Build Your Own Weather Station in a Snap with the Wolfram Cloud!
March 17, 2015 — Arnoud Buzing, Director of Quality and Release Management
Recently Stephen Wolfram announced the Wolfram Data Drop, which is a great new tool to upload any type of data from any type of device. I’ll show how you can use the Wolfram Data Drop with a weather station you build using some basic hardware and a few lines of code. Once completed, your device will take temperature measurements every second for 60 seconds, and upload their average value to the Wolfram Data Drop every minute. This will give you 60 data points per hour and 1,440 data points per day. With this data you can use Wolfram Programming Cloud to understand how the temperature changes over time. You can find the exact times in a given day when the temperature was the highest or lowest, when the temperature changed the fastest, and maybe even use the data to make predictions! Can you beat your local weather station and make a prediction that is better?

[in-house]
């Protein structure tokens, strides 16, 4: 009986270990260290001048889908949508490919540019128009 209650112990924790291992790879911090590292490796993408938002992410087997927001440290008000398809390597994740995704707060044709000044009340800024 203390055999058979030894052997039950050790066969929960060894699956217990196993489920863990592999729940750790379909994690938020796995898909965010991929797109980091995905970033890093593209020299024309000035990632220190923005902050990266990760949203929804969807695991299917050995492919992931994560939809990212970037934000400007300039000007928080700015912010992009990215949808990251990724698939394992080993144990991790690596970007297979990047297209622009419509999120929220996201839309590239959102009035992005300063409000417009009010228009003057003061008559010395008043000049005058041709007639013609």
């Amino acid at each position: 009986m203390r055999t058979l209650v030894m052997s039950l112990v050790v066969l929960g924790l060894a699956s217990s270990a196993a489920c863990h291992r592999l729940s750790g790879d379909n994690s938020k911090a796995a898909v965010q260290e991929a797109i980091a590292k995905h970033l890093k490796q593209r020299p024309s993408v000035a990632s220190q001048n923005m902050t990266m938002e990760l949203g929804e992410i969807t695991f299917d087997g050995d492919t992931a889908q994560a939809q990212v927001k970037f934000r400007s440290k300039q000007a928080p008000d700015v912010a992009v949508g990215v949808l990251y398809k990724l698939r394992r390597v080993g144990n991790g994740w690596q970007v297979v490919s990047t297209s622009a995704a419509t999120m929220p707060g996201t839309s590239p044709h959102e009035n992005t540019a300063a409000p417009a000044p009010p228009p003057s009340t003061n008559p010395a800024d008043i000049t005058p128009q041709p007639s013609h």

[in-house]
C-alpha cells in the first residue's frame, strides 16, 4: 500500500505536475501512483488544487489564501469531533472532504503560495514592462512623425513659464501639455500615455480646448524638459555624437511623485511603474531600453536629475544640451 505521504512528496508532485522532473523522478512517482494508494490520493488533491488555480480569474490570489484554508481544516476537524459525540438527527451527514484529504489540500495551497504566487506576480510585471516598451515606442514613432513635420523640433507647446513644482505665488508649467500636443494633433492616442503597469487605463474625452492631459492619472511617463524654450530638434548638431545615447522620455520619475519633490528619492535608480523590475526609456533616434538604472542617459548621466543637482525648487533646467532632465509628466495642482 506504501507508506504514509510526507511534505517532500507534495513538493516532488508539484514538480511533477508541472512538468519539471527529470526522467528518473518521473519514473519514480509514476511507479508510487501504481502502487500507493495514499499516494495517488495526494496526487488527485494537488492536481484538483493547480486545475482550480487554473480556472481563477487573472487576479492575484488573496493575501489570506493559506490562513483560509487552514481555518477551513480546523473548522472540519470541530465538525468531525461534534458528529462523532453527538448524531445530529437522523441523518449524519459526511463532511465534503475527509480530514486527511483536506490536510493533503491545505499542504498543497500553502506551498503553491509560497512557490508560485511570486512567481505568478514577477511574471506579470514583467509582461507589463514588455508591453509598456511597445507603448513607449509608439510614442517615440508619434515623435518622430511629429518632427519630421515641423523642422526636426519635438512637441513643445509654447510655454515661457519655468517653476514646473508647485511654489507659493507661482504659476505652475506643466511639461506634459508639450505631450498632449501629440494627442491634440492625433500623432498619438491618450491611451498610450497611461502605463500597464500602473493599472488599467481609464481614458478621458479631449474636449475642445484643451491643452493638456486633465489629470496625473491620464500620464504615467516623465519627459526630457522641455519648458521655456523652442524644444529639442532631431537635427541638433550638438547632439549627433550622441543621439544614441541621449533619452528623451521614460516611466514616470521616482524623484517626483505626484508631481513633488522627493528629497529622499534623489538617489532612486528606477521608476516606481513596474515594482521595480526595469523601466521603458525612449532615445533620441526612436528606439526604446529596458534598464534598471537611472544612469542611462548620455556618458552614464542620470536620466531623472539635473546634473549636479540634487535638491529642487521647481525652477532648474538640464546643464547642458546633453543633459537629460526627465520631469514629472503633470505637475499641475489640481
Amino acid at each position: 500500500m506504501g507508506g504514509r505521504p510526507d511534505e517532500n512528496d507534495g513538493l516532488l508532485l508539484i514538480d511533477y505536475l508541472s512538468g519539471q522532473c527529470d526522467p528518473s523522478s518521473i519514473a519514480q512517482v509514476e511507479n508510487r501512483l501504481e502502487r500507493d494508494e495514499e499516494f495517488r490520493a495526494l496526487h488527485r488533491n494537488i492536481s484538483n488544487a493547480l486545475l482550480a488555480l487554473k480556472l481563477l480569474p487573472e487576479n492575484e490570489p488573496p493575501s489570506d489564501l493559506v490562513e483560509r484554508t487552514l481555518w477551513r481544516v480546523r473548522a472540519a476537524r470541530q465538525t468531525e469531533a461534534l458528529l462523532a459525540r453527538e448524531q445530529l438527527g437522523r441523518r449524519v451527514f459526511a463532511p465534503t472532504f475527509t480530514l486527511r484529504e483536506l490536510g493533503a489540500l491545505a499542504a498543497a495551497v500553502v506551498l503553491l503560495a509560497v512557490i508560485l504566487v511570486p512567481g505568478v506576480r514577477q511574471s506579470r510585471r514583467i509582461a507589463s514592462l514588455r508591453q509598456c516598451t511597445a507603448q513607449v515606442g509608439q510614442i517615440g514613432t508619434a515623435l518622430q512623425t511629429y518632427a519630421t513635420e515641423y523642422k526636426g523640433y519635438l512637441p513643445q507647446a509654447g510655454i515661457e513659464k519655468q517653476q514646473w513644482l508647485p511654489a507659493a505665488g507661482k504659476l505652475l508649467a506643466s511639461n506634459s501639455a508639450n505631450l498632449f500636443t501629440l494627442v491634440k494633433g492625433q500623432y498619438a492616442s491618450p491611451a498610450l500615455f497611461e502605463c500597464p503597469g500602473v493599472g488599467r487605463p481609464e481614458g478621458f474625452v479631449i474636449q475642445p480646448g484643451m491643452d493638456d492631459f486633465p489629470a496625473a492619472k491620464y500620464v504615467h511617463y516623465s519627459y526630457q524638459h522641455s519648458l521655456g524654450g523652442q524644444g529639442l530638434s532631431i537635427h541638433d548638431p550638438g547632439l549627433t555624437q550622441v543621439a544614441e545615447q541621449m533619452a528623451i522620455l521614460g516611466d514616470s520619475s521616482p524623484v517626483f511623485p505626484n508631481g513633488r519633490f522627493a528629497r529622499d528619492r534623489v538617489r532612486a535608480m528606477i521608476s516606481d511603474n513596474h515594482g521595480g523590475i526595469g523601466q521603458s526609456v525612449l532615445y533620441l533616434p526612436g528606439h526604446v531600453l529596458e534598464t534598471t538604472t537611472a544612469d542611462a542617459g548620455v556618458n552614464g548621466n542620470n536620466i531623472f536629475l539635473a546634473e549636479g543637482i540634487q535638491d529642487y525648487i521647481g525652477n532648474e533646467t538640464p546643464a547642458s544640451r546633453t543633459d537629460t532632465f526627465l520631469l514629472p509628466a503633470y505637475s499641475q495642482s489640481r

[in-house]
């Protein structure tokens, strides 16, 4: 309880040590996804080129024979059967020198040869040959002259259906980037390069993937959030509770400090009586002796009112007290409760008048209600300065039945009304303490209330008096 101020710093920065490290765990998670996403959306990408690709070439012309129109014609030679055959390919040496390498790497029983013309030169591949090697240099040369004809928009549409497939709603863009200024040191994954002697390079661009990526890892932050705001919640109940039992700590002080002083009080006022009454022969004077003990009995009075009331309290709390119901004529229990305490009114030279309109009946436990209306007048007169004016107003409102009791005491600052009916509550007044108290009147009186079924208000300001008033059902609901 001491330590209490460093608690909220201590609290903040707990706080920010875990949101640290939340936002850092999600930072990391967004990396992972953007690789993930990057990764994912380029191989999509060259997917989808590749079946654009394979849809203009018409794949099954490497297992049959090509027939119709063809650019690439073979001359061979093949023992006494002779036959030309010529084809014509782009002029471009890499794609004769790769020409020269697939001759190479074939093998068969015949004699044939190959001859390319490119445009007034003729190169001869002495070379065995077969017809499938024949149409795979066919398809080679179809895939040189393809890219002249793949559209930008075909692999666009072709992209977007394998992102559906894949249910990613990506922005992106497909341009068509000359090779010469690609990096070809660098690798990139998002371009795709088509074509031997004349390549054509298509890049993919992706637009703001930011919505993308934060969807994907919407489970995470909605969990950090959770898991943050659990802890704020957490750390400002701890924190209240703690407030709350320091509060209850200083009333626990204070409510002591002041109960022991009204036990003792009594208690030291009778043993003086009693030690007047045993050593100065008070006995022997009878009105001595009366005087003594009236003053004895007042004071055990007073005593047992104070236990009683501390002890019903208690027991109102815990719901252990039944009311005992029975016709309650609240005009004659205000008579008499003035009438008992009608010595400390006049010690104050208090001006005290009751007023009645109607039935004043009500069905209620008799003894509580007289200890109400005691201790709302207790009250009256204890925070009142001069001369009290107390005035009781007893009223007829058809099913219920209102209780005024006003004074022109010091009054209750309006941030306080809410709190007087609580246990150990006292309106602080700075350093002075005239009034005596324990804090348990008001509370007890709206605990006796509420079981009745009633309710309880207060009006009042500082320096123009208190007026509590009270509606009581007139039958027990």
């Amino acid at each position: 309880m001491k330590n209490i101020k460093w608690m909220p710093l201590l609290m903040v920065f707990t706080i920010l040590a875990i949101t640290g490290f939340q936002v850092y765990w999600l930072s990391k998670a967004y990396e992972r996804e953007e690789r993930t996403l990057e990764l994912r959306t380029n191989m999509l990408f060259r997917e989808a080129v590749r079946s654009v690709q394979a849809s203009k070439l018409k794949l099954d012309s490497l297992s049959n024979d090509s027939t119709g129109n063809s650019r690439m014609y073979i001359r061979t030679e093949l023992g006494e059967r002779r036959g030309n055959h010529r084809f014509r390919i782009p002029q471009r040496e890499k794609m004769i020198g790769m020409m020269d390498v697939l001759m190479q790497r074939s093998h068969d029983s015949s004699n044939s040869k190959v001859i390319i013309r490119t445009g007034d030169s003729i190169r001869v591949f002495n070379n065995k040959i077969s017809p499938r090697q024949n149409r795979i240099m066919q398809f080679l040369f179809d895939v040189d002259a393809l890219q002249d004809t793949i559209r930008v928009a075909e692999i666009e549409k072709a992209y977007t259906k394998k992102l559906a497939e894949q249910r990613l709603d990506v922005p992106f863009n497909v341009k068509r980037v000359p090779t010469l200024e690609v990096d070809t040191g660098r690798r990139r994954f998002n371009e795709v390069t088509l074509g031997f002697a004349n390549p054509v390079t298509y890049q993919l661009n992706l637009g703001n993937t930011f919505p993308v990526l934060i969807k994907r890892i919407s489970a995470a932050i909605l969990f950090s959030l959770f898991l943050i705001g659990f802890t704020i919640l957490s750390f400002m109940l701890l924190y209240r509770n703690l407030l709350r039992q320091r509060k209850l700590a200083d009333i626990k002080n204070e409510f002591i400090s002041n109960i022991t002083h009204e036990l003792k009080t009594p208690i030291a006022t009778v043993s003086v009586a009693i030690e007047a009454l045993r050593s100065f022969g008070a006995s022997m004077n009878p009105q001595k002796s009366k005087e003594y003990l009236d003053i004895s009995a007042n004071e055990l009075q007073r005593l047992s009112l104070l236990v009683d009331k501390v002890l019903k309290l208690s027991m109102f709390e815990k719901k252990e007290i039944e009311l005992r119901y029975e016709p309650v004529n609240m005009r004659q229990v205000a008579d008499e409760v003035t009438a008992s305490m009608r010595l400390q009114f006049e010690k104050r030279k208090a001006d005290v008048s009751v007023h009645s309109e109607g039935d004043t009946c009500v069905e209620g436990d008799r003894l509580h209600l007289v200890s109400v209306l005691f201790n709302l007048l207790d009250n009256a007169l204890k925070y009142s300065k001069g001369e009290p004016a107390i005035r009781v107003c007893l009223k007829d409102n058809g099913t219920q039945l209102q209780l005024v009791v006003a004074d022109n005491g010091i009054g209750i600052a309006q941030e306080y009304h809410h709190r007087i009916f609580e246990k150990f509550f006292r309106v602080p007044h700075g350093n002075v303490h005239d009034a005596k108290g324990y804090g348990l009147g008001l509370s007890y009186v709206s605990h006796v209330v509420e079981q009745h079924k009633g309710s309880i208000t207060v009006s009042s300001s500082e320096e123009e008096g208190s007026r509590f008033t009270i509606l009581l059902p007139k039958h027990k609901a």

How to build your weather station
Here is the hardware diagram. Connect the 5V pin to the left pin of the TMP36 sensor, the GND pin to the right pin of the TMP36, and the A0 pin to the middle TMP36 pin:
Once everything is connected and powered up, the TMP36 sensor will send a voltage to the A0 pin. This voltage increases when the temperature goes up and decreases when the temperature goes down. So we can use the voltage reading and interpret it as a temperature. Luckily in this experiment we only needed three jumper cables.
Programming the Arduino